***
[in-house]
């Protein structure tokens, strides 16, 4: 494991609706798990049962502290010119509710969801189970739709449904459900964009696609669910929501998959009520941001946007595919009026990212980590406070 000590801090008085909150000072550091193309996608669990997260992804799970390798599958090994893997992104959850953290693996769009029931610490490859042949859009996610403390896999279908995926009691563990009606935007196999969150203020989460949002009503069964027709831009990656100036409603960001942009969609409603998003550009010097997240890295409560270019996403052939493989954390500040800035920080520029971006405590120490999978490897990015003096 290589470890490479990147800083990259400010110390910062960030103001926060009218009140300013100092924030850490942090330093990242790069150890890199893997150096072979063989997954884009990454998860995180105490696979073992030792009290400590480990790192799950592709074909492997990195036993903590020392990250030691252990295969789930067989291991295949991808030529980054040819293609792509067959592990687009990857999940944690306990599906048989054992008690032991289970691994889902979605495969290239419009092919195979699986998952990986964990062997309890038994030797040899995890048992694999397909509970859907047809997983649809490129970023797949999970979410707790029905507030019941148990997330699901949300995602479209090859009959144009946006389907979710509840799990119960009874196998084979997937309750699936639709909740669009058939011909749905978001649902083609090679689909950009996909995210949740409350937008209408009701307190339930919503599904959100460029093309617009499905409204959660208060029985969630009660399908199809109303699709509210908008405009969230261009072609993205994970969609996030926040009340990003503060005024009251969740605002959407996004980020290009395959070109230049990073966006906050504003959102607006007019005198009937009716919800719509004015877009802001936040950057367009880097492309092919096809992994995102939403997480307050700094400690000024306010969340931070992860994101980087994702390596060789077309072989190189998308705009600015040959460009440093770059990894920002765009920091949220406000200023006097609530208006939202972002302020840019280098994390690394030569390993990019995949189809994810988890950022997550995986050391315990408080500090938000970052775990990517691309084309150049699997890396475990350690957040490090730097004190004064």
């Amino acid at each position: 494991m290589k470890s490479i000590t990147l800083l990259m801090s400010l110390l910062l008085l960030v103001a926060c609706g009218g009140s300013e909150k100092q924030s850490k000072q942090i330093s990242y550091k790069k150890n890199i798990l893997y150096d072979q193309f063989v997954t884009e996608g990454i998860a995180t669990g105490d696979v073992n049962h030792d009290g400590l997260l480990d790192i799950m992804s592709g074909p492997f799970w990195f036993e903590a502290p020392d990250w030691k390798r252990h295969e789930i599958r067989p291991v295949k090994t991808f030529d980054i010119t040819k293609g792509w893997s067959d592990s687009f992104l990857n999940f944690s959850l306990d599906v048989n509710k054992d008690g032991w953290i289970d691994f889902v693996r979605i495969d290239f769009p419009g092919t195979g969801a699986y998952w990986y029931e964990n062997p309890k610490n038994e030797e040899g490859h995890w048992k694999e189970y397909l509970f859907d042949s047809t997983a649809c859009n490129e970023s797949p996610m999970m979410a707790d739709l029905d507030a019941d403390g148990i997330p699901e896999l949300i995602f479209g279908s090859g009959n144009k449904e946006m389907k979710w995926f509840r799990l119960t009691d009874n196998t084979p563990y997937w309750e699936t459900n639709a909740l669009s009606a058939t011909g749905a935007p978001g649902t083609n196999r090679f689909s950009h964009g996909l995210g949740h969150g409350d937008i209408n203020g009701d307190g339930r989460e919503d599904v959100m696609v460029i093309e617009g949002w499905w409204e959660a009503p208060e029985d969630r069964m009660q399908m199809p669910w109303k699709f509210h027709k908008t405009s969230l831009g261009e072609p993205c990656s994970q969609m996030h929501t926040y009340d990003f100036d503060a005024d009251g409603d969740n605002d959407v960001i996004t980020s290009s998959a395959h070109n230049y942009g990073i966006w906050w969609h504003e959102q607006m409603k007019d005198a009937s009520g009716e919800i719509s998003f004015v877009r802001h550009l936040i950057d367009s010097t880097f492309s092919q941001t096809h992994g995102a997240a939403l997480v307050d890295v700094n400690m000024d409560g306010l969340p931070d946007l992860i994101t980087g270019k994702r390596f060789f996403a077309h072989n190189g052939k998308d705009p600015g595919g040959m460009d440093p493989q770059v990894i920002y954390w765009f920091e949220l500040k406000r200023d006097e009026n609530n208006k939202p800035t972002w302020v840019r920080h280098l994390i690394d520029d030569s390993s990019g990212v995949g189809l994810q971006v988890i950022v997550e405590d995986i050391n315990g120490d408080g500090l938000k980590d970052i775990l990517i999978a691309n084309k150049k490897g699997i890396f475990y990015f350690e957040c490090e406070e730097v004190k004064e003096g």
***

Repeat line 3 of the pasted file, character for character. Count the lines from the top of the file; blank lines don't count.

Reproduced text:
């Amino acid at each position: 494991m290589k470890s490479i000590t990147l800083l990259m801090s400010l110390l910062l008085l960030v103001a926060c609706g009218g009140s300013e909150k100092q924030s850490k000072q942090i330093s990242y550091k790069k150890n890199i798990l893997y150096d072979q193309f063989v997954t884009e996608g990454i998860a995180t669990g105490d696979v073992n049962h030792d009290g400590l997260l480990d790192i799950m992804s592709g074909p492997f799970w990195f036993e903590a502290p020392d990250w030691k390798r252990h295969e789930i599958r067989p291991v295949k090994t991808f030529d980054i010119t040819k293609g792509w893997s067959d592990s687009f992104l990857n999940f944690s959850l306990d599906v048989n509710k054992d008690g032991w953290i289970d691994f889902v693996r979605i495969d290239f769009p419009g092919t195979g969801a699986y998952w990986y029931e964990n062997p309890k610490n038994e030797e040899g490859h995890w048992k694999e189970y397909l509970f859907d042949s047809t997983a649809c859009n490129e970023s797949p996610m999970m979410a707790d739709l029905d507030a019941d403390g148990i997330p699901e896999l949300i995602f479209g279908s090859g009959n144009k449904e946006m389907k979710w995926f509840r799990l119960t009691d009874n196998t084979p563990y997937w309750e699936t459900n639709a909740l669009s009606a058939t011909g749905a935007p978001g649902t083609n196999r090679f689909s950009h964009g996909l995210g949740h969150g409350d937008i209408n203020g009701d307190g339930r989460e919503d599904v959100m696609v460029i093309e617009g949002w499905w409204e959660a009503p208060e029985d969630r069964m009660q399908m199809p669910w109303k699709f509210h027709k908008t405009s969230l831009g261009e072609p993205c990656s994970q969609m996030h929501t926040y009340d990003f100036d503060a005024d009251g409603d969740n605002d959407v960001i996004t980020s290009s998959a395959h070109n230049y942009g990073i966006w906050w969609h504003e959102q607006m409603k007019d005198a009937s009520g009716e919800i719509s998003f004015v877009r802001h550009l936040i950057d367009s010097t880097f492309s092919q941001t096809h992994g995102a997240a939403l997480v307050d890295v700094n400690m000024d409560g306010l969340p931070d946007l992860i994101t980087g270019k994702r390596f060789f996403a077309h072989n190189g052939k998308d705009p600015g595919g040959m460009d440093p493989q770059v990894i920002y954390w765009f920091e949220l500040k406000r200023d006097e009026n609530n208006k939202p800035t972002w302020v840019r920080h280098l994390i690394d520029d030569s390993s990019g990212v995949g189809l994810q971006v988890i950022v997550e405590d995986i050391n315990g120490d408080g500090l938000k980590d970052i775990l990517i999978a691309n084309k150049k490897g699997i890396f475990y990015f350690e957040c490090e406070e730097v004190k004064e003096g």